Malarial Parasite Identification
Understanding Malarial Parasite Identification
What is Malarial Parasite Identification?
A Malarial Parasite Identification test confirms the presence or absence of malarial parasites in the body, identifies the parasite species involved, and the extent of infection. This test is done via microscopic examination and is the standard method recommended by World Health Organization (WHO) for malaria testing.
Malaria is an acute febrile illness caused by Plasmodium parasites that spreads to people through the bites of infected female Anopheles mosquitoes. Common symptoms of malaria include chills, fever, headache, body aches, fatigue, etc. Usually, the symptoms appear within 10 to 15 days of being bitten by an infected mosquito. However, rarely, they may appear as early as 7 days or as late as months after the exposure. Malaria is both preventable and curable, but it may become life-threatening if left untreated.
The World Health Organization (WHO) recommends prompt diagnosis for anyone who has symptoms of malaria fever or has recently traveled to an area where malaria is common. Diagnostic testing helps with early diagnosis and enables healthcare providers to differentiate malarial fever from other non-malarial fevers, facilitating appropriate treatment.
A positive Malarial Parasite Identification test result indicates the presence of the malarial parasite, whereas a negative test result in the presence of symptoms requires repeat testing in the next 12-24 hrs as the number of parasites in the bloodstream may vary. Your doctor may also advise this test to monitor the treatment efficacy. Furthermore, after treatment completion, this test may also help check recurrence.
Usually, no special preparation is required for this test; you may eat and drink as per your daily routine. A trained phlebotomist will take the blood sample from a vein in your arm using a small needle. Talk to the doctor about your specific Malarial Parasite Identification test results. Narrate your complete medical history to help them correlate your clinical and laboratory findings.
What is Malarial Parasite Identification used for?
A Malarial Parasite Identification test is done:
If you have recently traveled to a place where malaria is common.
If you have symptoms of suspected malaria like fever with chills, headaches, fatigue, nausea, vomiting, profuse sweating, etc.
As a part of the fever panel (Fever Package, Fever Package Basic, Fever Package Advance) to distinguish between malarial and non-malarial fever.
If you are at high risk. Those at high–risk include young children, pregnant women, people over 65 years, those with a weak immune system, and those who do not have a spleen (or have undergone splenectomy, the surgical removal of the spleen).
What does Malarial Parasite Identification measure?
A Malarial Parasite Identification test is the standard test to diagnose malaria via microscopic examination of the blood sample of anyone with suspected malaria. A blood smear is prepared and then stained with Giemsa stain. This staining gives the malaria parasite a distinctive appearance under a microscope. The diagnosis is made by spotting the malaria parasite, its antigens, or its products in the smear. Thick smears help detect the presence of parasites while thin smears help detect the species of parasite.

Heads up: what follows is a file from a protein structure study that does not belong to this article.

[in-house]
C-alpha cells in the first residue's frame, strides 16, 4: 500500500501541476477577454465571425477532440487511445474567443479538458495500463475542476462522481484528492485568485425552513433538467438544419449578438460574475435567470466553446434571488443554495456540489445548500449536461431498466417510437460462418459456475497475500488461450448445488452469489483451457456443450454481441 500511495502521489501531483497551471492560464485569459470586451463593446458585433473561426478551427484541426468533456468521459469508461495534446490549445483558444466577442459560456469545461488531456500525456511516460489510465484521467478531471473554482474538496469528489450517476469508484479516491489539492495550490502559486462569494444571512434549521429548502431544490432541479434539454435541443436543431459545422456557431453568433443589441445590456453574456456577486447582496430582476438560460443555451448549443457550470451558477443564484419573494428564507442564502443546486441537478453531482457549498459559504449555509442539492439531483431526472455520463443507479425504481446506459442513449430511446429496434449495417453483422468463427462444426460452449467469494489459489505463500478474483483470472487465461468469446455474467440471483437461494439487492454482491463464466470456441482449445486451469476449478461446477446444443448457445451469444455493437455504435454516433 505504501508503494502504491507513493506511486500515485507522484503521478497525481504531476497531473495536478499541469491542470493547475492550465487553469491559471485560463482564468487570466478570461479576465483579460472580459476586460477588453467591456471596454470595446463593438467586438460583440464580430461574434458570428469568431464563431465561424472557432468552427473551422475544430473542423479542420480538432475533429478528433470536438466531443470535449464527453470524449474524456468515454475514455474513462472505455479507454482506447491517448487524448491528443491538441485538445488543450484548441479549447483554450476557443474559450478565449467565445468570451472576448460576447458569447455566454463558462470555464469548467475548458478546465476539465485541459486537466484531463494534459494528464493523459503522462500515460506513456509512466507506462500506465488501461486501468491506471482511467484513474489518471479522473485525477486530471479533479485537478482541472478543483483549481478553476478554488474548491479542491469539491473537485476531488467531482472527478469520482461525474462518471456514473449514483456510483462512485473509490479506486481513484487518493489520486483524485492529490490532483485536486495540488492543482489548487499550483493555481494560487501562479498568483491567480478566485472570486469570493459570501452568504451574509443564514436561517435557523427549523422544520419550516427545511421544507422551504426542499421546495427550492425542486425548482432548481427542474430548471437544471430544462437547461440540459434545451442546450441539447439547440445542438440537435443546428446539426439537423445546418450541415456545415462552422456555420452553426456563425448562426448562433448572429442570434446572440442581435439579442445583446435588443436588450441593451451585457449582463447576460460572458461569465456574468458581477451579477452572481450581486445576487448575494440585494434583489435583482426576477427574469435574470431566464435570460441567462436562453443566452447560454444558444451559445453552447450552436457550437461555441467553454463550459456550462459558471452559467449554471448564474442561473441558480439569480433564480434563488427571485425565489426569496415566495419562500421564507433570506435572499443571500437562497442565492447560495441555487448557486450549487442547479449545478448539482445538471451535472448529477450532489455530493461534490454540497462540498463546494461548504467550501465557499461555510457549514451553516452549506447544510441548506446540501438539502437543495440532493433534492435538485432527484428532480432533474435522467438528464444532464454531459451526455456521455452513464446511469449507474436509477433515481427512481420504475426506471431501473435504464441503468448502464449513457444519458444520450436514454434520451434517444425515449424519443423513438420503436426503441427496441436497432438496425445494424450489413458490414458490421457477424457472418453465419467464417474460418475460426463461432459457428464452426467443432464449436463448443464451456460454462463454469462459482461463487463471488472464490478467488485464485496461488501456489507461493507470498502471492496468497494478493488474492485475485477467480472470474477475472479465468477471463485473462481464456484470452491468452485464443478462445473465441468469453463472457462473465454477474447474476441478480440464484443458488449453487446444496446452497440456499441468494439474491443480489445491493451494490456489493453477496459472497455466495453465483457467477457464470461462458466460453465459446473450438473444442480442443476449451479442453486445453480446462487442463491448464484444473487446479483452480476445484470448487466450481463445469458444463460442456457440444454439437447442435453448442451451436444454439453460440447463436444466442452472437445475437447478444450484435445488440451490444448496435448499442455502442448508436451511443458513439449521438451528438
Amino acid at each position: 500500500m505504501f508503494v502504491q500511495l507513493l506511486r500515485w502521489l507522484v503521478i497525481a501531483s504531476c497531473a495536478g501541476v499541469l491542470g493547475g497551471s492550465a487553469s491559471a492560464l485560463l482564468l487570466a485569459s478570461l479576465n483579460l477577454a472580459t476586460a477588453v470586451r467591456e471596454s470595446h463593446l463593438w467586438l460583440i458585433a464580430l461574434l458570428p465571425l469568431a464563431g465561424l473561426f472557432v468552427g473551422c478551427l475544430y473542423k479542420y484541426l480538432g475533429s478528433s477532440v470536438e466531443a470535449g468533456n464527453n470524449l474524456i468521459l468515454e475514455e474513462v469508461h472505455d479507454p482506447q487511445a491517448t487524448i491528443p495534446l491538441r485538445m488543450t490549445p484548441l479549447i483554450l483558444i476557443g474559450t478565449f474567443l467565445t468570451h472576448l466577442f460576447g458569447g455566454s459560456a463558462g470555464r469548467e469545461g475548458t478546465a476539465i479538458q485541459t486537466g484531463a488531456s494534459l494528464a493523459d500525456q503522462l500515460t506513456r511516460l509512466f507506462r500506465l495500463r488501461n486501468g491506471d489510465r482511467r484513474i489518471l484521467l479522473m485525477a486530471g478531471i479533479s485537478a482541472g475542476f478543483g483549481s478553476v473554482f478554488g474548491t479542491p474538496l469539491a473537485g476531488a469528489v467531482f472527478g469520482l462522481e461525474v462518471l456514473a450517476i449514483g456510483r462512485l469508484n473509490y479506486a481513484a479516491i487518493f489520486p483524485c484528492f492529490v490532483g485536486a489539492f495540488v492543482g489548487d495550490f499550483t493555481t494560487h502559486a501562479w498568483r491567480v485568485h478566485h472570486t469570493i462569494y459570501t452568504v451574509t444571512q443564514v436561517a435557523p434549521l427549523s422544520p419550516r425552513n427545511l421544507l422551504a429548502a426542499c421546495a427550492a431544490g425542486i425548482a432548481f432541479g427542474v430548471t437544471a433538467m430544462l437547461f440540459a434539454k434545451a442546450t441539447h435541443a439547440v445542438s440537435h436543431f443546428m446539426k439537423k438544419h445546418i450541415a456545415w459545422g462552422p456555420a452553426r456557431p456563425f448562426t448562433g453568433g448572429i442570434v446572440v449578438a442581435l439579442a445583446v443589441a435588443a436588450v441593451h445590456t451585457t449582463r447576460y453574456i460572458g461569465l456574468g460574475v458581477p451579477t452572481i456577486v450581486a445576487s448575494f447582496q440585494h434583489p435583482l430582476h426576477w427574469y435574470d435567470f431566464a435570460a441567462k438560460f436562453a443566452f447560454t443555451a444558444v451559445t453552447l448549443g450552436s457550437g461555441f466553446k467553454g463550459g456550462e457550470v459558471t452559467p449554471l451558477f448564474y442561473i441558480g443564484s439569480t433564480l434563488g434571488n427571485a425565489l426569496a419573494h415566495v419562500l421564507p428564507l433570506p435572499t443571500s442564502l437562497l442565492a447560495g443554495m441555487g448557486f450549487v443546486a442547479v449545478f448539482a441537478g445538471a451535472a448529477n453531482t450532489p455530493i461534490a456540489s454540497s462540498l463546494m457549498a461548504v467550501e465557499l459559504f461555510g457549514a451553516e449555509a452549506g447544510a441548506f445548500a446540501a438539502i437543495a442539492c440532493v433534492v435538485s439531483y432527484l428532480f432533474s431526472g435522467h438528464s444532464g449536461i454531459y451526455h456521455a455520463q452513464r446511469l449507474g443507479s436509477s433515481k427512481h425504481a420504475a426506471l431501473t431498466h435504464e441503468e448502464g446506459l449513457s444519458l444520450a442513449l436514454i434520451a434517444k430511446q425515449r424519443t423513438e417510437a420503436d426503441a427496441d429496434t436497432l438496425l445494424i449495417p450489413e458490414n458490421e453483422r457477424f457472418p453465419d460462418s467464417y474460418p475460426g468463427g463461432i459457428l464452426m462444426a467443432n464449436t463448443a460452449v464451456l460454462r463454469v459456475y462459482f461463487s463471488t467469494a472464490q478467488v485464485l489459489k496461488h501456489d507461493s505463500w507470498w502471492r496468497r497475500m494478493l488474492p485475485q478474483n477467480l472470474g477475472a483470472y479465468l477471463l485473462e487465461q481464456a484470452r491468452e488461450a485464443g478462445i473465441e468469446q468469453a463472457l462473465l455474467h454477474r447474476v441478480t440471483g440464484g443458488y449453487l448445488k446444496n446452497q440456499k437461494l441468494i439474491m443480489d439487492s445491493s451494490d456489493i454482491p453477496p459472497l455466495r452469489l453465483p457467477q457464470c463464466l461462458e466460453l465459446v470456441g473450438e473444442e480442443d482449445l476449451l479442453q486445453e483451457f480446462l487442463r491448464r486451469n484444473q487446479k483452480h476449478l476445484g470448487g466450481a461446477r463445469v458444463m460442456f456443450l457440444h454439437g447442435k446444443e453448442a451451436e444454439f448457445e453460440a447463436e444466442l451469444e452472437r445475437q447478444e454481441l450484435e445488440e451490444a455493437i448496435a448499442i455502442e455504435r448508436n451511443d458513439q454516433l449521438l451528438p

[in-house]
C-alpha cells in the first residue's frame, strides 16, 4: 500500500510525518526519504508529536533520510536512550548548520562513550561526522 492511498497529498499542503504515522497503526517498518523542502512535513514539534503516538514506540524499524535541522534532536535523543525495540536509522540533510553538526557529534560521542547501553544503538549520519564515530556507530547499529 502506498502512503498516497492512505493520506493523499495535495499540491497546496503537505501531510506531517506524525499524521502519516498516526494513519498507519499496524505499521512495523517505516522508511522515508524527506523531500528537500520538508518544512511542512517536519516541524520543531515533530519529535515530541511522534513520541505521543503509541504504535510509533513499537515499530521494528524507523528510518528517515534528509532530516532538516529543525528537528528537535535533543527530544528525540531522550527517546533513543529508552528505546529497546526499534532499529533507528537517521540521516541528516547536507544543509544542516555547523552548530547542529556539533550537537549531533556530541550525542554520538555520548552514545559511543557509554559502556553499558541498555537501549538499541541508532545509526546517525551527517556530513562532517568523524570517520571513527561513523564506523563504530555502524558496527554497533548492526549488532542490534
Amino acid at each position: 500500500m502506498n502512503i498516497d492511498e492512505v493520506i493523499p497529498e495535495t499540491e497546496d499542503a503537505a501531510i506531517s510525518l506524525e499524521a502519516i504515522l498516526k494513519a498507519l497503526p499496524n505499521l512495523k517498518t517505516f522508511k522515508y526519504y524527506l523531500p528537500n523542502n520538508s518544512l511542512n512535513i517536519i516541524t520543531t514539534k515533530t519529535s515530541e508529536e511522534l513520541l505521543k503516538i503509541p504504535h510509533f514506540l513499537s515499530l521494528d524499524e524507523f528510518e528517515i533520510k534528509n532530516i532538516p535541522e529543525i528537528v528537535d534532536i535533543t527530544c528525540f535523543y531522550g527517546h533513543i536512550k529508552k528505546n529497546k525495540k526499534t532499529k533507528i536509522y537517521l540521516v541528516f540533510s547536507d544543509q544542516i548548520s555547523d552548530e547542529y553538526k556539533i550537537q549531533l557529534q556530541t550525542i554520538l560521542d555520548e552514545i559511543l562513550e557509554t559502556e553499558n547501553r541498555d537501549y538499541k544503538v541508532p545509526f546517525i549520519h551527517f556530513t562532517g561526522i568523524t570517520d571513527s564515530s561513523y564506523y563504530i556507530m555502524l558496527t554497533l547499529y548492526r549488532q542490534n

Interpreting Malarial Parasite Identification results
Positive results indicate the presence of malarial parasites in peripheral blood examination.
Negative results indicate that no malarial parasite is seen on peripheral blood examination.
Answers to Patient Concerns & Frequently Asked Questions (FAQs) about Malarial Parasite Identification
Frequently Asked Questions about Malarial Parasite Identification
Q. How does malaria spread?
Q. What are the symptoms of malaria?
Q. What are the different diagnostic tests for malaria?
Q. When can a malaria test be advised?
Q. What are the different names of a malaria test?
Q. Do negative test results of a Malarial Parasite Identification test mean that malaria is not there?
Q. How does a malaria test kit or malaria rapid diagnostic test (RDT) work?
Q. Are malaria and dengue the same thing?
Q. How can I recover from malaria?
Book Malarial Parasite Identification at-home
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- Malaria Diagnosis (United States) [Internet]. CDC; 23 Jul. 2018 [Accessed 30 Mar. 2023]. Available from: https://www.cdc.gov/malaria/diagnosis_treatment/diagnosis.html#:~:text=Malaria%20parasites%20can%20be%20identified
- Tangpukdee N, Duangdee C, Wilairatana P, Krudsood S. Malaria diagnosis: a brief review. Korean J Parasitol. 2009;47(2):93-102. [Accessed 30 Mar. 2023]. Available from: https://www.ncbi.nlm.nih.gov/pmc/articles/PMC2688806/
- Malaria [Internet]. WHO; 27 Mar. 2023 [Accessed 30 Mar. 2023]. Available from: https://www.who.int/news-room/questions-and-answers/item/malaria?gclid=CjwKCAjwzuqgBhAcEiwAdj5dRnFsXR00IMYkBmAeIqUFBRTtNSUsU1IfvQY0NS1mhsWV_R0t-hEimhoCGxIQAvD_BwE
- Malaria [Internet]. CDC; 22 Mar. 2022 [Accessed 30 Mar. 2023]. Available from: https://www.cdc.gov/malaria/about/disease.html
- Malaria [Internet]. NHS; 18 Feb. 2022 [Accessed 30 Mar. 2023]. Available from: https://www.nhs.uk/conditions/malaria/